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Trail of Tears: The Rise and Fall of the Cherokee Nation

4.13  ·  Rating Details ·  2,295 Ratings  ·  100 Reviews
The fascinating portrayal of the Cherokee nation,filled with Native American legend, lore, and religion -- agripping American drama of power, politics,betrayal, and ambition.

B & W photographs
Paperback, 432 pages
Published September 22nd 1997 by Anchor (first published 1988)
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Catherine I am most of the way through this book by now and yes, it is very informative about the Cherokee people. It informs of their history and focuses…moreI am most of the way through this book by now and yes, it is very informative about the Cherokee people. It informs of their history and focuses particularly on how they assimilated into white culture, didn't understand it, and understood it at the same time. I didn't expect really for there to be as much about mixed-blood issues (with with white people) and consequences of that as well. The political history alone is very interesting. (less)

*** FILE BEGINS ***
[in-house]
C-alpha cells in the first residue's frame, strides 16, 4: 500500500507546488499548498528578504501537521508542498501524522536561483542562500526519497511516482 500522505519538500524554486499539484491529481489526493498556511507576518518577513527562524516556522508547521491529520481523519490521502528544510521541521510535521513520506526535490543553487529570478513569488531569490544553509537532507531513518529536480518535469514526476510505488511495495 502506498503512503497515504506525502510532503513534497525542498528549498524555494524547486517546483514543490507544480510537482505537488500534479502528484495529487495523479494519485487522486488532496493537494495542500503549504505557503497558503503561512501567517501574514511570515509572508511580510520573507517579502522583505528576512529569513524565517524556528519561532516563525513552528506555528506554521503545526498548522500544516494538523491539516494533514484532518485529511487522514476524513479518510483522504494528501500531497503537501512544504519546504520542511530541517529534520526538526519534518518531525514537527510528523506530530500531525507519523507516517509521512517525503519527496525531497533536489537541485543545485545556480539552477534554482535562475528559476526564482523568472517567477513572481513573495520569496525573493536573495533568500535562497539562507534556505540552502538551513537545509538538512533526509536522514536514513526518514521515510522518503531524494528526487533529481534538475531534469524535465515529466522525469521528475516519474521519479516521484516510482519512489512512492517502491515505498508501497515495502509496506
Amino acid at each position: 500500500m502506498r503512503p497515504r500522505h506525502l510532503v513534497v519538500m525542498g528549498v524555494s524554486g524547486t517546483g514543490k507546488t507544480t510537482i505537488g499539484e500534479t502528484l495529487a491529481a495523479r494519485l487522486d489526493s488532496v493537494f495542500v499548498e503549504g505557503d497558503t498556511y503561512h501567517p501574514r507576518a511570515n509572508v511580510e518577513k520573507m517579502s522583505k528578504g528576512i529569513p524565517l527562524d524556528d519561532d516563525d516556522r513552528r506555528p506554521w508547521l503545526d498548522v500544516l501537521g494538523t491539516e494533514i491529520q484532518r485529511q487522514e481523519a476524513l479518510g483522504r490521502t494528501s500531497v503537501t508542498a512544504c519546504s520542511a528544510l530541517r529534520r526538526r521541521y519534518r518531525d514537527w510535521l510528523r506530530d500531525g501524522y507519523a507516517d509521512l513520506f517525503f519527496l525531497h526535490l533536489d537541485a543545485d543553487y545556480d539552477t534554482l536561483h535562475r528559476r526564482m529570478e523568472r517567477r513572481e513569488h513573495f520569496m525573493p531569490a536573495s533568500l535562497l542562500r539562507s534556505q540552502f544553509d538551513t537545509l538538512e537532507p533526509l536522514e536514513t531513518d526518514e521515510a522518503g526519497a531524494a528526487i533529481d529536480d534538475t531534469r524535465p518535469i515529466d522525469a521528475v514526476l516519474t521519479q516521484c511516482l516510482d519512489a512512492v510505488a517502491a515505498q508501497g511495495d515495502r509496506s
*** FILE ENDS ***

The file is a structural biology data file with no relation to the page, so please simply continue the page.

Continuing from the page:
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Aug 28, 2007 Runningfox rated it it was amazing
Recommends it for: Yes very highly
I have bought and given away many copies of this book..It is my favorite book and it details the history of the Rise and Fall OF my people The Cheokees..I wish everyone would get a copy of this book and read what can happen when you do everything right and the government decides they want what you have obtained and take it away from you and give it to someone who did nothing to obtain it..Thia book gives informtuion bout a president of the US and his disregard for the human rights of people that ...more
Apr 07, 2009 Dan rated it it was amazing
Shelves: 2009
ok, i won't lie - this took a long time to get through. it's often incredibly dense, and the amount of research that went into it must have been astounding. and truth be told, i eventually found myself struggling to read each-and-every historical detail... but that's a shortcoming of my own attention span, not of the book.